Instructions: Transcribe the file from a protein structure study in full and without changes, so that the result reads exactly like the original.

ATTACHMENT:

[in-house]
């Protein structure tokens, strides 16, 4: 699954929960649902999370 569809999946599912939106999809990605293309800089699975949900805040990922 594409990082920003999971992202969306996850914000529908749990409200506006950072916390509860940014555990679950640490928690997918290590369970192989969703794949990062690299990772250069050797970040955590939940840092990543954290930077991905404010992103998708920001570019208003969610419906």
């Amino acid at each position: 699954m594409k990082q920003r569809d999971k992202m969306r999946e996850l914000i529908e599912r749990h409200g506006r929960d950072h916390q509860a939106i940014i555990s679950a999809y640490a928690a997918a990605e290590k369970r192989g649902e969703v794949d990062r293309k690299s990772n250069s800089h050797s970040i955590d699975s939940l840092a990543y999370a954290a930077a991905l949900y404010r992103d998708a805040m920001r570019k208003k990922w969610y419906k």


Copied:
[in-house]
């Protein structure tokens, strides 16, 4: 699954929960649902999370 569809999946599912939106999809990605293309800089699975949900805040990922 594409990082920003999971992202969306996850914000529908749990409200506006950072916390509860940014555990679950640490928690997918290590369970192989969703794949990062690299990772250069050797970040955590939940840092990543954290930077991905404010992103998708920001570019208003969610419906």
């Amino acid at each position: 699954m594409k990082q920003r569809d999971k992202m969306r999946e996850l914000i529908e599912r749990h409200g506006r929960d950072h916390q509860a939106i940014i555990s679950a999809y640490a928690a997918a990605e290590k369970r192989g649902e969703v794949d990062r293309k690299s990772n250069s800089h050797s970040i955590d699975s939940l840092a990543y999370a954290a930077a991905l949900y404010r992103d998708a805040m920001r570019k208003k990922w969610y419906k």